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Granin (chromogranin or secretogranin)
PDB 1n2y EBI.jpg
Structure of SS-cyclized catestatin fragment from chromogranin A.[1]
Symbol Granin
Pfam PF01271
InterPro IPR001990
SCOP 1cfk
OPM superfamily 328
OPM protein 1lv4

Granin (chromogranin and secretogranin) is a protein family of regulated secretory proteins ubiquitously found in the cores of amine and peptide hormone and neurotransmitter dense-core secretory vesicles.[2]


Granins (chromogranins or secretogranins) are acidic proteins and are present in the secretory granules of a wide variety of endocrine and neuro-endocrine cells. The exact function(s) of these proteins is not yet settled but there is evidence that granins function as pro-hormones, giving rise to an array of peptide fragments for which autocrine, paracrine, and endocrine activities have been demonstrated in vitro and in vivo. The intracellular biochemistry of granins includes binding of Ca2+, ATP and catecholamines (epinephrine, norepinephrine) within the hormone storage vesicle core. There is also evidence that CgA, and perhaps other granins, regulate the biogenesis of dense-core secretory vesicles and hormone sequestration in neuroendocrine cells.


Apart from their subcellular location and the abundance of acidic residues (Asp and Glu), these proteins do not share many structural similarities. Only one short region, located in the C-terminal section, is conserved in all these proteins. Chromogranins and secretogranins together share a C-terminal motif, whereas chromogranins A and B share a region of high similarity in their N-terminal section; this region includes two cysteine residues involved in a disulfide bond.

There are considerable differences in the amino acid composition between different animals. Commercial assays for measuring human CGA can usually not be used for measuring CGA in samples from other species. Some specific parts of the molecule have a higher degree of amino acid homology and methods where the antibodies are directed against specific epitopes can be used to measure samples from different animals.[3] Region-specific assays measuring defined parts of CGA, CGB and SG2 can be used for measurements in samples from cats and dogs.[4][5][6][7]



chromogranin A
(parathyroid secretory protein 1)
Symbol CHGA
Alt. symbols CGA
Entrez 1113
HUGO 1929
OMIM 118910
RefSeq NM_001275
UniProt P10645
Other data
Locus Chr. 14 q32
chromogranin B
(secretogranin 1)
Symbol CHGB
Alt. symbols SCG1
Entrez 1114
HUGO 1930
OMIM 118920
RefSeq NM_001819
UniProt P05060
Other data
Locus Chr. 20 pter-p12


secretogranin II
(chromogranin C)
Symbol SCG2
Alt. symbols CHGC, SgII
Entrez 7857
HUGO 10575
OMIM 118930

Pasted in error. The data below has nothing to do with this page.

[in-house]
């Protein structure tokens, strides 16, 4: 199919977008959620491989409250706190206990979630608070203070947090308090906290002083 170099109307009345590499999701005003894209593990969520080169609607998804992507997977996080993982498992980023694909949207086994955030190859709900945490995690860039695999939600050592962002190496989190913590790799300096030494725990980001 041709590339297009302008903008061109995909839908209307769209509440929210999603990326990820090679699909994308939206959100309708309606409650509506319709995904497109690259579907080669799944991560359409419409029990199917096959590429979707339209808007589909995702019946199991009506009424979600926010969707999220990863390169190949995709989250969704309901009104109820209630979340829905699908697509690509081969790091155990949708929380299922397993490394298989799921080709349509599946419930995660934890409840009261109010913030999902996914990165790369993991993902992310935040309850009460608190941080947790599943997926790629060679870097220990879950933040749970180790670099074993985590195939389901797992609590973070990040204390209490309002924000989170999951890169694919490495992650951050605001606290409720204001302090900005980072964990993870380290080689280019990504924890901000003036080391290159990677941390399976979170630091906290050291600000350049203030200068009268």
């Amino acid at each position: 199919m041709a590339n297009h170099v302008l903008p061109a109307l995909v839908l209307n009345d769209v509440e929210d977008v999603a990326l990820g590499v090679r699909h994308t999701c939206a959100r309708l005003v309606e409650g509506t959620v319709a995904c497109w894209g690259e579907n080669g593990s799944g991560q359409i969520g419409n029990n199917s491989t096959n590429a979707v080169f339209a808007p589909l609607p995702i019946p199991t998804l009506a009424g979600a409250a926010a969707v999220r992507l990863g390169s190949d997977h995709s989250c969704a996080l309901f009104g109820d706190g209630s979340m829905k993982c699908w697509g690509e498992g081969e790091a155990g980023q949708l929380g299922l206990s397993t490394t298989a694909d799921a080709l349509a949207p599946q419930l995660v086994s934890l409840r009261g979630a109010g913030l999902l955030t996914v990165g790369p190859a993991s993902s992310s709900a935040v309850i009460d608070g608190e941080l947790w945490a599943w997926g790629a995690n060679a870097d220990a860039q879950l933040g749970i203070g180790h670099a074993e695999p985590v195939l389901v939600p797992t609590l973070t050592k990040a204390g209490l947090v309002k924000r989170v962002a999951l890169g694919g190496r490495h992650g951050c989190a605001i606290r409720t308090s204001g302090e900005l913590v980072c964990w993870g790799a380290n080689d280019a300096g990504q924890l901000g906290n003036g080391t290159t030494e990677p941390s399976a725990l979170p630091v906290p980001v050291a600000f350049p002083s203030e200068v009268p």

RefSeq NM_003469
UniProt P13521
Other data
Locus Chr. 2 q35-q36
secretogranin III
Symbol SCG3
Alt. symbols SGIII
Entrez 29106
HUGO 13707
OMIM 611796
RefSeq NM_013243
UniProt Q8WXD2
Other data
Locus Chr. 15 q21.3
secretogranin V
(7B2 protein)
Symbol SCG5
Alt. symbols SGNE1
Entrez 6447
HUGO 10816
OMIM 173120
RefSeq NM_003020
UniProt P05408
Other data
Locus Chr. 15 q13-q14

Two other proteins (secretogranin IV and VI) are also proposed to belong to the granins on the basis of their physico-chemical properties.


  1. ^ Preece NE, Nguyen M, Mahata M, Mahata SK, Mahapatra NR, Tsigelny I, O'Connor DT (April 2004). "Conformational preferences and activities of peptides from the catecholamine release-inhibitory (catestatin) region of chromogranin A". Regulatory Peptides. 118 (1-2): 75–87. PMID 14759560. doi:10.1016/j.regpep.2003.10.035. 
  2. ^ Huttner WB, Gerdes HH, Rosa P (January 1991). "The granin (chromogranin/secretogranin) family". Trends in Biochemical Sciences. 16 (1): 27–30. PMID 2053134. doi:10.1016/0968-0004(91)90012-K. 
  3. ^ Stridsberg M, Angeletti RH, Helle KB (June 2000). "Characterisation of N-terminal chromogranin A and chromogranin B in mammals by region-specific radioimmunoassays and chromatographic separation methods". The Journal of Endocrinology. 165 (3): 703–14. PMID 10828855. doi:10.1677/joe.0.1650703. 
  4. ^ Stridsberg M, Pettersson A, Hagman R, Westin C, Höglund O (June 2014). "Chromogranins can be measured in samples from cats and dogs". BMC Research Notes. 7 (1): 336. PMC 4055239Freely accessible. PMID 24899097. doi:10.1186/1756-0500-7-336. 
  5. ^ Höglund OV, Hagman R, Stridsberg M (27 March 2015). "Chromogranin A and cortisol at intraoperative repeated noxious stimuli: Surgical stress in a dog model" (PDF). SAGE Open Medicine. 3 (0): 2050312115576432. PMC 4679230Freely accessible. PMID 26770773. doi:10.1177/2050312115576432. 
  6. ^ Srithunyarat T, Höglund OV, Hagman R, Olsson U, Stridsberg M, Lagerstedt AS, Pettersson A (August 2016). "Catestatin, vasostatin, cortisol, temperature, heart rate, respiratory rate, scores of the short form of the Glasgow composite measure pain scale and visual analog scale for stress and pain behavior in dogs before and after ovariohysterectomy". BMC Research Notes. 9 (1): 381. PMC 4969733Freely accessible. PMID 27484122. doi:10.1186/s13104-016-2193-1. 
  7. ^ Srithunyarat T, Hagman R, Höglund OV, Olsson U, Stridsberg M, Jitpean S, Lagerstedt AS, Pettersson A (January 2017). "Catestatin and vasostatin concentrations in healthy dogs". Acta Veterinaria Scandinavica. 59 (1): 1. PMID 28049540. doi:10.1186/s13028-016-0274-8. 

External links[edit]

This article incorporates text from the public domain Pfam and InterPro IPR001990